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 the army of the Potomac. He knew very well that Lee with his powerful army could turn either of his flanks by way of Waterloo Bridge or the lower Rappahannock, and thus cut him off either from Washington or Aquia Creek. But if he had fallen back upon either of these points, he would have uncovered the other; and Halleck, who from the recesses of his office did not weigh the practical difficulties of the movements he ordered, believing that a few hours would suffice to disembark the army of the Potomac, advised Pope not to leave the Rappahannock, promising him speedy and powerful reinforcements.1 On the 21st, the whole of Lee's army—Jackson on the left, Longstreet on the right—presented itself before the Rappahannock. A brisk cannonade was engaged on both sides of the river, which was continued the whole day, but the Federals were everywhere on their guard, and the Confederates did not try to force a passage at any point. Unable to surprise his adversary or to attack him in front, Lee resolved to strike his right flank by crossing the barrier which held him back as near its source as possible. On the morning of the 22d, while Longstreet was extending his lines to cover the positions occupied the day before by the whole army, Jackson marched rapidly up the right bank with his three divisions, preceded by Stuart's cavalry. On the other side of Hazel River, a large stream which lay on his route, he was perceived by the Federals; the brigades of Bohlen and Milroy crossed the river in succession and attacked his rear, not in the hope of arresting him, but of delaying his march. They were easily repulsed, and Jackson reached Freeman's Ford before night. Finding this pass strongly guarded by Siegel, he proceeded higher up, and took possession of Sulphur Bridge or Warrenton Springs, which was only guarded by a small outpost. On the same evening, Early occupied the left bank of the Rappahannock at this point. This movement had not taken Pope unawares. On the 20th he had indicated it to Halleck as very probable, and had explained to his chief how he proposed to parry it. On the morning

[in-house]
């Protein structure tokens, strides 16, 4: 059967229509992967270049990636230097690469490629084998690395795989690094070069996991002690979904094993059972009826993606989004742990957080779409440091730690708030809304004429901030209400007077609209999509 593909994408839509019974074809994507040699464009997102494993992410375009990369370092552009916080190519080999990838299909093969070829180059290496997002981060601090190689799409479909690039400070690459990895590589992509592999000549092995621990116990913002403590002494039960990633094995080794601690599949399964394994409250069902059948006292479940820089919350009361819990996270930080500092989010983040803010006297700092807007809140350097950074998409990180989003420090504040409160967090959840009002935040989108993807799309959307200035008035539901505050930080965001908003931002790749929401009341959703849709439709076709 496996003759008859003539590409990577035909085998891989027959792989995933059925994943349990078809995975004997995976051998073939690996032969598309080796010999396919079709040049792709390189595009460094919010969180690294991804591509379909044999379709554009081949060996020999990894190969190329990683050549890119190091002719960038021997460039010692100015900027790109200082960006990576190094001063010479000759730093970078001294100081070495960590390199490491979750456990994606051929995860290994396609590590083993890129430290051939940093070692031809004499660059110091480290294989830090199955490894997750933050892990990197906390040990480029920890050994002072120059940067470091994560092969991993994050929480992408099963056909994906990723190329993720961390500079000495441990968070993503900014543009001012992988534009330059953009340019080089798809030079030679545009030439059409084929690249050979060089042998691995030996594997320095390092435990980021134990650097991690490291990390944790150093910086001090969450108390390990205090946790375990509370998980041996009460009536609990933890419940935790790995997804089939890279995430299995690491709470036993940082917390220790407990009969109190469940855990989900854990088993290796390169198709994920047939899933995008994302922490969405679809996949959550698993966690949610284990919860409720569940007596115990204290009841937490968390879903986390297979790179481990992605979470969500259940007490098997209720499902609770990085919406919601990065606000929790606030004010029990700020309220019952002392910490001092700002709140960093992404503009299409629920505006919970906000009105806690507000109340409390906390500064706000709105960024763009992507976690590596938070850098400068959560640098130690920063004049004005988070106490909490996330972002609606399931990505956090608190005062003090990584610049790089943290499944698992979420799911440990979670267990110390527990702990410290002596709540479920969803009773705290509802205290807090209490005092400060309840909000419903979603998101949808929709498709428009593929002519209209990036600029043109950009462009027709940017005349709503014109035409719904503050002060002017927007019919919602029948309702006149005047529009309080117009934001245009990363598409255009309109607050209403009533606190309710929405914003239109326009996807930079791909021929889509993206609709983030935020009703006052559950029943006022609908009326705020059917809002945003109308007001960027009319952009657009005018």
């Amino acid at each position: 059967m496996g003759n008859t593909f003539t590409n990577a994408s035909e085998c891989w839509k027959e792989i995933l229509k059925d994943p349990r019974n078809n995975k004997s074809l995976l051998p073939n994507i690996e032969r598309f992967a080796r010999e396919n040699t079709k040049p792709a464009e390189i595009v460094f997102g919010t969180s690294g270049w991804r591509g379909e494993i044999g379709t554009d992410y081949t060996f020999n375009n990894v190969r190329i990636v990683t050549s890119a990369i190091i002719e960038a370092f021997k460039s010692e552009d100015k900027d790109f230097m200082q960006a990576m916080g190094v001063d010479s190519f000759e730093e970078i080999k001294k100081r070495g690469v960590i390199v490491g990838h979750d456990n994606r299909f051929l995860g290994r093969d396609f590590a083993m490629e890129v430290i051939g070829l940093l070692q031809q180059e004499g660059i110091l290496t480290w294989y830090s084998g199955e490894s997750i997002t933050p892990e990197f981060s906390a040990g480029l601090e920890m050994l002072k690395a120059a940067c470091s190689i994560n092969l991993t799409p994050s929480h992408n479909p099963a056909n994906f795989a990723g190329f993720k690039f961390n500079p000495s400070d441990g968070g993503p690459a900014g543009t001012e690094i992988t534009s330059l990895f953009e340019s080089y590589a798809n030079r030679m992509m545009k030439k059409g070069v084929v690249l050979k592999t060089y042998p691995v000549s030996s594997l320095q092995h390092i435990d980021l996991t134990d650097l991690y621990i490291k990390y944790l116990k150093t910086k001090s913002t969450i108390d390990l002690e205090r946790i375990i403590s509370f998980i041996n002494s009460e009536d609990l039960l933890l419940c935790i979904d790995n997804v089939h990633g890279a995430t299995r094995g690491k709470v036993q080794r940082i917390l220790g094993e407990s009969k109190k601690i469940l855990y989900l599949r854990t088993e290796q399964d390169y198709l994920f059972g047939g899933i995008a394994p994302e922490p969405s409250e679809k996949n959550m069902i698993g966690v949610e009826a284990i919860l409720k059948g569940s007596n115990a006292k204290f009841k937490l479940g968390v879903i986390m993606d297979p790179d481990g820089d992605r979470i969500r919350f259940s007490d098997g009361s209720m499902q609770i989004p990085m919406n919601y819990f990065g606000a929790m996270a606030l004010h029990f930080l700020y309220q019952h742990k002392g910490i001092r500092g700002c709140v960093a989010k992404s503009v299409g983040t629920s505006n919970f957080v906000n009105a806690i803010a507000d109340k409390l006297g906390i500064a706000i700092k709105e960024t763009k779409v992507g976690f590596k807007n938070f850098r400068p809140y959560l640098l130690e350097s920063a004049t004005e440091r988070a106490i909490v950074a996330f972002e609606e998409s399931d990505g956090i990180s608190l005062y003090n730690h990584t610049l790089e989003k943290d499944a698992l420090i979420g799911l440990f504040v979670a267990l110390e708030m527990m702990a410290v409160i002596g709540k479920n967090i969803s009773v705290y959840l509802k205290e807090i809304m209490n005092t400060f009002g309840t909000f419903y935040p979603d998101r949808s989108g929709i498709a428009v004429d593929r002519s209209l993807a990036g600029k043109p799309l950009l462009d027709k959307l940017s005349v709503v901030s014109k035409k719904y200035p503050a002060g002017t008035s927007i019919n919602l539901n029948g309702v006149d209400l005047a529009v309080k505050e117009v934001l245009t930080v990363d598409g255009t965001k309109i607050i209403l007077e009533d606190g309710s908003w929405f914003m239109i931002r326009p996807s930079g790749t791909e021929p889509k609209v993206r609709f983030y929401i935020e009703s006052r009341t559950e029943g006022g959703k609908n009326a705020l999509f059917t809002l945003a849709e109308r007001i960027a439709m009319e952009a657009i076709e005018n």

1 ‘Do your best to keep possession of the Rappahannock,’ he wrote him on the 21st. ‘To-morrow large reinforcements . . . . Defend every inch of ground, fight like the devil, until we can reinforce you. In forty-eight hours you shall have all the troops you want.’
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